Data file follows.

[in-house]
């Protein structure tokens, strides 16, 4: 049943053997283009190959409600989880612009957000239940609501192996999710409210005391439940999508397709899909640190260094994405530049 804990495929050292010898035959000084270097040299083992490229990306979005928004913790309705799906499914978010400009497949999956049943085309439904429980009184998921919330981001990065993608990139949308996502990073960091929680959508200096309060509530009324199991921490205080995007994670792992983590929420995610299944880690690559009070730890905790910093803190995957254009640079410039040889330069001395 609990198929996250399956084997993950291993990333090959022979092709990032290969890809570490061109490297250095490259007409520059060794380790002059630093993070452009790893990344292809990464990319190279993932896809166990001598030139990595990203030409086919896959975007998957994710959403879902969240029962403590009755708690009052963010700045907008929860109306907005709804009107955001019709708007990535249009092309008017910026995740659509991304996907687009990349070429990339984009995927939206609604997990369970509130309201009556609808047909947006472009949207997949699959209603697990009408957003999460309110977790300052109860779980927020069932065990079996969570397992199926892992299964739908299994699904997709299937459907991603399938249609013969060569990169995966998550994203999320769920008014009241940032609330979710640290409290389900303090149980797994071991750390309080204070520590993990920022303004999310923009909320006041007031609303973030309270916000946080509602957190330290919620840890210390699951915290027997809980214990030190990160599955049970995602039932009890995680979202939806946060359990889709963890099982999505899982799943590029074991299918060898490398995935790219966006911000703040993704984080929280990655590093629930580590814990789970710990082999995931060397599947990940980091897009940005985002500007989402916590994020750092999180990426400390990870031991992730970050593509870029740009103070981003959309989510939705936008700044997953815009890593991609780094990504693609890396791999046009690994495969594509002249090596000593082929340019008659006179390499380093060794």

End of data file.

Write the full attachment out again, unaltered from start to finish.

[in-house]
């Protein structure tokens, strides 16, 4: 049943053997283009190959409600989880612009957000239940609501192996999710409210005391439940999508397709899909640190260094994405530049 804990495929050292010898035959000084270097040299083992490229990306979005928004913790309705799906499914978010400009497949999956049943085309439904429980009184998921919330981001990065993608990139949308996502990073960091929680959508200096309060509530009324199991921490205080995007994670792992983590929420995610299944880690690559009070730890905790910093803190995957254009640079410039040889330069001395 609990198929996250399956084997993950291993990333090959022979092709990032290969890809570490061109490297250095490259007409520059060794380790002059630093993070452009790893990344292809990464990319190279993932896809166990001598030139990595990203030409086919896959975007998957994710959403879902969240029962403590009755708690009052963010700045907008929860109306907005709804009107955001019709708007990535249009092309008017910026995740659509991304996907687009990349070429990339984009995927939206609604997990369970509130309201009556609808047909947006472009949207997949699959209603697990009408957003999460309110977790300052109860779980927020069932065990079996969570397992199926892992299964739908299994699904997709299937459907991603399938249609013969060569990169995966998550994203999320769920008014009241940032609330979710640290409290389900303090149980797994071991750390309080204070520590993990920022303004999310923009909320006041007031609303973030309270916000946080509602957190330290919620840890210390699951915290027997809980214990030190990160599955049970995602039932009890995680979202939806946060359990889709963890099982999505899982799943590029074991299918060898490398995935790219966006911000703040993704984080929280990655590093629930580590814990789970710990082999995931060397599947990940980091897009940005985002500007989402916590994020750092999180990426400390990870031991992730970050593509870029740009103070981003959309989510939705936008700044997953815009890593991609780094990504693609890396791999046009690994495969594509002249090596000593082929340019008659006179390499380093060794």